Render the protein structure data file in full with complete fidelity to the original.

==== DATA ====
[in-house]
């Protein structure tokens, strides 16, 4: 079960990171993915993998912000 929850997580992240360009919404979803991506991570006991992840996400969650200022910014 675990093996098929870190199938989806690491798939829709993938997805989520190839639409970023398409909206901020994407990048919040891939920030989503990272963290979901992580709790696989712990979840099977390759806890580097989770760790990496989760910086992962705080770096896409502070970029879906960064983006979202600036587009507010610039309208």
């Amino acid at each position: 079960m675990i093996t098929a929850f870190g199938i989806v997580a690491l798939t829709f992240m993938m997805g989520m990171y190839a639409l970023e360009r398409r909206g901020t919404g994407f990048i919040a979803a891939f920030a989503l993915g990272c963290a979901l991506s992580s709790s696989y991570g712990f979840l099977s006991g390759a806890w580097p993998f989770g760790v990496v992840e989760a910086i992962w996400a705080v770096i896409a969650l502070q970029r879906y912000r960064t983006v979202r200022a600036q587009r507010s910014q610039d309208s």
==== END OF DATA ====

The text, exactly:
[in-house]
């Protein structure tokens, strides 16, 4: 079960990171993915993998912000 929850997580992240360009919404979803991506991570006991992840996400969650200022910014 675990093996098929870190199938989806690491798939829709993938997805989520190839639409970023398409909206901020994407990048919040891939920030989503990272963290979901992580709790696989712990979840099977390759806890580097989770760790990496989760910086992962705080770096896409502070970029879906960064983006979202600036587009507010610039309208």
């Amino acid at each position: 079960m675990i093996t098929a929850f870190g199938i989806v997580a690491l798939t829709f992240m993938m997805g989520m990171y190839a639409l970023e360009r398409r909206g901020t919404g994407f990048i919040a979803a891939f920030a989503l993915g990272c963290a979901l991506s992580s709790s696989y991570g712990f979840l099977s006991g390759a806890w580097p993998f989770g760790v990496v992840e989760a910086i992962w996400a705080v770096i896409a969650l502070q970029r879906y912000r960064t983006v979202r200022a600036q587009r507010s910014q610039d309208s």